Bundt Pan Feature and Free Recipes!
Ever wonder how the Bundt (C) Pan got its start? Read all about it in this super feature and free Bundt (C) Cake recipes!
Okay, time for Food Jeopardy - score five points for every correct answer and make sure you answer in a question form.
Question 1: What piece of bakeware, commonly found in a North
American kitchen, became a phenom of domestic life?
Answer:" The Bundt Pan".
Question 2: What was the inspiration behind the original Bundt ©
Question 3: Nordic Ware (a division of Northland Aluminum
Products) first introduced their trademark Bundt © pans in l949 but what another event helped send this popular pan over the top.
And you thought a Bundt © pan was something ordinary! Well, it's a pan that has alot of history in every one of its eight, fluted edges and is a true success story that originates in the kitchen of the American heartland. To get to the "Bundt cake pan in every pantry" penetration is a marketing tale that bears recounting because the bundt cake pan success began in a most unassuming way.
In l946, David Dalquist Sr. returned from his naval duties of WW II and founded the Nordic Ware company. One day, about 18 months after opening, a trio of "very nice ladies, one a Mrs. Jacobs" Dalquist recalled when I interviewed him a while back by phone, came by to visit him. They were from the local Hadassah chapter of Minneapolis, a charitable organization with strong roots in the Jewish community throughout the United States and Canada. They were known to a large extent, much like Junior League organizations, for their fund raising cookbooks, brimful of easy, tasty, traditional recipes. The Hadassah ‘trio’ approached Dalquist with a request to produce a "bund" (no "t" yet - see Sidebar on What's In A Name) pan similar to a hand-made mold that the chapter's president had inherited from her European grandmother. Eager for opportunities to get his then-fledgling shop bustling with work, the young engineer was happy to accommodate the request. Currently, Nordic Ware is some 270,000 square foot, state-of-the-art manufacturing facility but with a maze of moulding equipment, forming presses and conveyorized high-production coating lines, but the original Nordic Ware was a small hands-on shop. Upon examination, Dalquist determined it was definitely a "pan from the old country", likely made in tinned steel, with a seam, indicated hand manufacturing". How to reproduce this in an industrialized setting? Nordicware had two options : one, an aluminum cast pan and the other, a formed aluminum pan. A cast pan is one wherein molten metal, predominately aluminum in this case, is poured into a mold and "cast" in a form. The formed pan is made of almost-pure aluminum sheeting which is put into a dye and press and spun into shape.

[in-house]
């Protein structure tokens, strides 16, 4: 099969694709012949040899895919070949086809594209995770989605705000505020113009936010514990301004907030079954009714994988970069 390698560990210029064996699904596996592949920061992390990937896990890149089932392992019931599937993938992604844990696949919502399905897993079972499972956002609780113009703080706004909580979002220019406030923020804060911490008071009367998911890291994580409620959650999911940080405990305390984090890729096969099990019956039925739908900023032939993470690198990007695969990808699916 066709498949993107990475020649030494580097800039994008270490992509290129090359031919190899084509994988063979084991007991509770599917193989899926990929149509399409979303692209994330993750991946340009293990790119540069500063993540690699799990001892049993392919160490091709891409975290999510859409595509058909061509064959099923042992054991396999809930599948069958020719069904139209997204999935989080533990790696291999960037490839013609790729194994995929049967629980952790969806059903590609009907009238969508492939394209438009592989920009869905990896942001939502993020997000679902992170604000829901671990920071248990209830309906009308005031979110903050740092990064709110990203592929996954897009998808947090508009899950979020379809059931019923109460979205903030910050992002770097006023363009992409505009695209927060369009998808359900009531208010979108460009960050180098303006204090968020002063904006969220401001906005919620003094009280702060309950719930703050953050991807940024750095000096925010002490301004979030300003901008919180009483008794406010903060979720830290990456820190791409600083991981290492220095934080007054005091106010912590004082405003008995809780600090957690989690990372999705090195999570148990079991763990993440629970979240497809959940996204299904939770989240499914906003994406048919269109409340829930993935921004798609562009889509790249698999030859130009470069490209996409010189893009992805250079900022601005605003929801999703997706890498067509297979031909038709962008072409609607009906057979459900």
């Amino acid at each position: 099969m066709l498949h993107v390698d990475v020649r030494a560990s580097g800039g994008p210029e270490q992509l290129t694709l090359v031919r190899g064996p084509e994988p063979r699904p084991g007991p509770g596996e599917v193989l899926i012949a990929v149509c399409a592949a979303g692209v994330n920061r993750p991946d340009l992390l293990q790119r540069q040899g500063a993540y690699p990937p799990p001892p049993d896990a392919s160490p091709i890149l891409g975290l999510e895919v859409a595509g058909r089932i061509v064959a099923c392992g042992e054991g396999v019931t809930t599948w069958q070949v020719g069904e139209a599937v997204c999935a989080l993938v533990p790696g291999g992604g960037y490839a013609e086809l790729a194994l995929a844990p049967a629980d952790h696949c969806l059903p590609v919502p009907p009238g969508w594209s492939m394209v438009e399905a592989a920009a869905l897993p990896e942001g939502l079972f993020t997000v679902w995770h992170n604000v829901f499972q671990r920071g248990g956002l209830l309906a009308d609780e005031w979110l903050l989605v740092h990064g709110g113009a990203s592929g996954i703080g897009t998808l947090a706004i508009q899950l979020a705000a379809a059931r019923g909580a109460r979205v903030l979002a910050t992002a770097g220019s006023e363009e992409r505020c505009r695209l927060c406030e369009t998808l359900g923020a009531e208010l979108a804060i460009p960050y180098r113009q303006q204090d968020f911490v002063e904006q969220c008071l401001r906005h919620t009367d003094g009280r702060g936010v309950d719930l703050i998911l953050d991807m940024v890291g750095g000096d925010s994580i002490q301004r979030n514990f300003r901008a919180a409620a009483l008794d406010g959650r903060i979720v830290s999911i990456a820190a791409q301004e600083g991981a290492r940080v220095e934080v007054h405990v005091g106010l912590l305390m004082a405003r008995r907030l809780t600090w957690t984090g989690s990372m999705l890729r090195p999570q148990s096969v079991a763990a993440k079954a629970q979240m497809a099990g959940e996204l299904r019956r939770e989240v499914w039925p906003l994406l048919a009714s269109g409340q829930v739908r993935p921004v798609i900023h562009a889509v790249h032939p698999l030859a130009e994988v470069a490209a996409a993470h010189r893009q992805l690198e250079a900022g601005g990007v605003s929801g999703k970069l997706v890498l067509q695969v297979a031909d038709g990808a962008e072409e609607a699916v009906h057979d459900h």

For a couple of years, the pan did fairly well as homemakers found the fluted, elegant pan suited to a variety of quick breads and pound cakes. Increasingly, homemakers baked with it and magazine editors used the pan in many stylized food shots. But when several of entries in the Pillsbury Bake Off contest began using the pan for their entries, another era in the life of the bundt pan began. Finalist, Texan Ella Helfrich's famed Tunnel of Fudge Cake proved just the ticket to put Bundt on the map. In l966, her winning Tunnel of Fudge Cake took Second Grand Prize place honors and launched an unquenchable thirst for the pan it was baked in. Suddenly, the demand for the original Bundt cake escalated through the roof.
Realizing their incredible popularity, Pillsbury created an entire line of bundt cake mixes - Chocolate Macaroon, Chocolate Eclair, and Black Forest Cherry and Chocolate Caramel Nut Bundt were some - that used this pan, tying in their promotions and cake mix product with Nordic Ware. The mix was a great hit – as it used only five ingredients, one of which was an instant icing mix, no longer on the market as consumer preference segued to canned frostings. The Tunnel of Fudge version the company now sports at its web site (http:///www.pillsbury.com) calls for common pantry baking ingredients to garner the same effect. Nordicware relaunched the mixes, by all accounts. They also have a great cookbook with many unique Bundt cake recipes to try.